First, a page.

• Opal – A form of silica infused with the magic of the oceans, which makes this a favourite of sailors and fishermen.
  • Lapis Lazuli – A rock with a brilliant deep blue hue which is used as a precious stone.
  • Amethyst – A violet-hued variety of quartz. Ancient humans believed it could magically protect them from becoming too drunk. For this reason it is not very popular in dwarven culture. The name “Amethyst” itself comes from the Koine Greek for  “intoxicate” as it was indeed believed to prevent people from becoming drunk.
  • Labradorite – A rock which shines with a typically light-blue iridescence. Rarer specimens can reflect a wide range of colours.
  • Sapphire – Often believed to protect the wearer from the attention of daemons, sapphires are much sought-after by mages for use in sky and air-based magic.
  • Quartz (Rock crystal) – The purest form of quartz. Rock crystals often feature in magical artefacts as they are a condensed form of the element of ice.


Adding new trees was a surprisingly popular choice, I’m assuming for backers to include some of their favourite (local?) species based on what was chosen. Currently, each woodland area on the map has 1 or 2 randomly chosen species. I’m hoping that later in development, tree placement will be based on the biome of the map, perhaps taking into account the latitude of the map location and local climate. At the moment there is no rarity to any type of tree which should be addressed when different types of wood are worth more or are otherwise superior to “standard” wood types.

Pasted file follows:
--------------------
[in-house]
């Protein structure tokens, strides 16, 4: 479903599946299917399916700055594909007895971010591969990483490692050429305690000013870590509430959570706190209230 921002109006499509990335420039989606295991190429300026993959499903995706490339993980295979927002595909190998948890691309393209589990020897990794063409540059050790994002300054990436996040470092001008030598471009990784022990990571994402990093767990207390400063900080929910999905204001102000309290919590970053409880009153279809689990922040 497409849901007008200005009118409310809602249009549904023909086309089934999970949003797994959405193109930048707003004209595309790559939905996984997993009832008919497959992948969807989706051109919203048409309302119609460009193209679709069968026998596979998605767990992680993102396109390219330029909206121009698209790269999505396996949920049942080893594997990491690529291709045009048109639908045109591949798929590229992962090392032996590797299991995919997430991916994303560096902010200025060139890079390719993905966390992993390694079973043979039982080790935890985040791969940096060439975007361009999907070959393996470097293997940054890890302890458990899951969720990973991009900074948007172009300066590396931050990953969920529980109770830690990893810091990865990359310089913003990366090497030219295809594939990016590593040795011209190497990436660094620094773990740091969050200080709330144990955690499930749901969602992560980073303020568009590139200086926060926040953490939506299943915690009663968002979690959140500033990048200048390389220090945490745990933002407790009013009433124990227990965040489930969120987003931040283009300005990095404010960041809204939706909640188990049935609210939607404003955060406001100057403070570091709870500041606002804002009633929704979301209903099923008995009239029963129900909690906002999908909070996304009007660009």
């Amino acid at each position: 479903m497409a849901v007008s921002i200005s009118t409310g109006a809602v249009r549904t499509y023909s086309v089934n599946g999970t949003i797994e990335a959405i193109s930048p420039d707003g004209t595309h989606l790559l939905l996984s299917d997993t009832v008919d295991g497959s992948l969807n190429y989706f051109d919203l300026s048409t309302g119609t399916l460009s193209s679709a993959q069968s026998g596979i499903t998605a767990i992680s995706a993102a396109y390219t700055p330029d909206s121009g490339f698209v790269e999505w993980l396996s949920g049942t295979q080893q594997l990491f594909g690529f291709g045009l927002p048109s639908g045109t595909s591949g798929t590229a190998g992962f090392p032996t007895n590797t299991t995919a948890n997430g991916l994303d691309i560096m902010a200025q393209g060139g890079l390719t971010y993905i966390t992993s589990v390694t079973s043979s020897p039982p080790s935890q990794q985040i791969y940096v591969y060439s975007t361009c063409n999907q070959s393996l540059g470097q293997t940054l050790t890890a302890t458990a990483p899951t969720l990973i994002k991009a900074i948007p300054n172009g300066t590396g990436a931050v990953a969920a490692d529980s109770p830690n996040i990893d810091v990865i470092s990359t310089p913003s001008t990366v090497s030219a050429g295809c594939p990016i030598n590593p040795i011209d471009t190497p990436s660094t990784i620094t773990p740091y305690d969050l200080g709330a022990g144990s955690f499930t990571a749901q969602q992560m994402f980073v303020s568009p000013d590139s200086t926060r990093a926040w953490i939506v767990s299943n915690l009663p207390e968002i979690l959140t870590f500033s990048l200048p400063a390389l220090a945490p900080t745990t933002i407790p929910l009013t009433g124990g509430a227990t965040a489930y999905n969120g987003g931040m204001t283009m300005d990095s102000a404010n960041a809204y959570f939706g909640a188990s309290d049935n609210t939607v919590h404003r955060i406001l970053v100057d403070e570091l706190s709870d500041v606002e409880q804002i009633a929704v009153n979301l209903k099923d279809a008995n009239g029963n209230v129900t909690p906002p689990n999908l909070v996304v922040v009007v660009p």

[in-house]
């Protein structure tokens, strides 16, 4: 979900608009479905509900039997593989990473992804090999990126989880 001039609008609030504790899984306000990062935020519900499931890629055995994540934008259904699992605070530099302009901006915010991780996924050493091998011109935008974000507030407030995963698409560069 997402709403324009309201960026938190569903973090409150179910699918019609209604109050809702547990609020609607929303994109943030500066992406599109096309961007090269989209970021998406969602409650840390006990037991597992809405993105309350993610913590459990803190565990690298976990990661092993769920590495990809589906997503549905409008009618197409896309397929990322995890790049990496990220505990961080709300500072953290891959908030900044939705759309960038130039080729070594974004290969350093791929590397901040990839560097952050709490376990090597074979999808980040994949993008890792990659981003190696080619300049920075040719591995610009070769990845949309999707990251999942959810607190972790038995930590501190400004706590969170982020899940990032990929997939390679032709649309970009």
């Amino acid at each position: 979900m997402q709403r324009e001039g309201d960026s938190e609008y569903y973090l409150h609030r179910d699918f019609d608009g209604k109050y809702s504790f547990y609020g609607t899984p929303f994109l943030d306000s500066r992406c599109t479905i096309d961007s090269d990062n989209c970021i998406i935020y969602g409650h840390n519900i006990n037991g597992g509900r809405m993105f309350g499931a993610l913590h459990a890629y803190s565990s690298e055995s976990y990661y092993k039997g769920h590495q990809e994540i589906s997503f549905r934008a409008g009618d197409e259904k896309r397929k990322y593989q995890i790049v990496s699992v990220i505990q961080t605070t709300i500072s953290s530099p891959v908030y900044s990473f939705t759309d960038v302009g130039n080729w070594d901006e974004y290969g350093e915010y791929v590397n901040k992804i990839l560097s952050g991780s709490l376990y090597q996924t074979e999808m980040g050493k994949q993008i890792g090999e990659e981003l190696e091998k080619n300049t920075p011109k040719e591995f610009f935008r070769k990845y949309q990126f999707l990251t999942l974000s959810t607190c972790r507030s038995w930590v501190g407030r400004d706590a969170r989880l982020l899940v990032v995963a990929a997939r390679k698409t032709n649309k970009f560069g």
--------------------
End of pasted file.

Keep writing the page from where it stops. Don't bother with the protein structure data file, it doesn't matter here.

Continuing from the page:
NameTree & wood graphicsNotes
(Gabon) Ebony
This is Diospyros crassiflora (aka African ebony) which has extremely dark heartwood, and much like in real life, is extremely valuable due to its appearance and durability.
Bull-oak (or buloke) is a species of ironwood tree from Australia. It was only upon implementing this that I realised/remembered that trees in King under the Mountain are currently only described as "(name of wood) tree", and the wood material harvested from this is listed as "Ironwood". This means that in-game this is currently labelled an "Ironwood tree" which is acceptable, although I realise now it would be better to have individual tree descriptions rather than relying on the wood material name. This would also allow trees to have their own tooltips, which is one major type of entity in the game that do not currently have tooltips.
The request for this tree was for the Spruce tree. As you can see from the image, I've opted to lean into the blue spruce (AKA Colorado blue spruce) for the blue-green colouration to distinguish it from other evergreens.
This is the Australian Christmas tree, also known locally as moodjar. Uniquely, it blooms into a bright yellow/orange colour over summer, unlike most deciduous tree types in-game which turn green to yellow to red during autumn.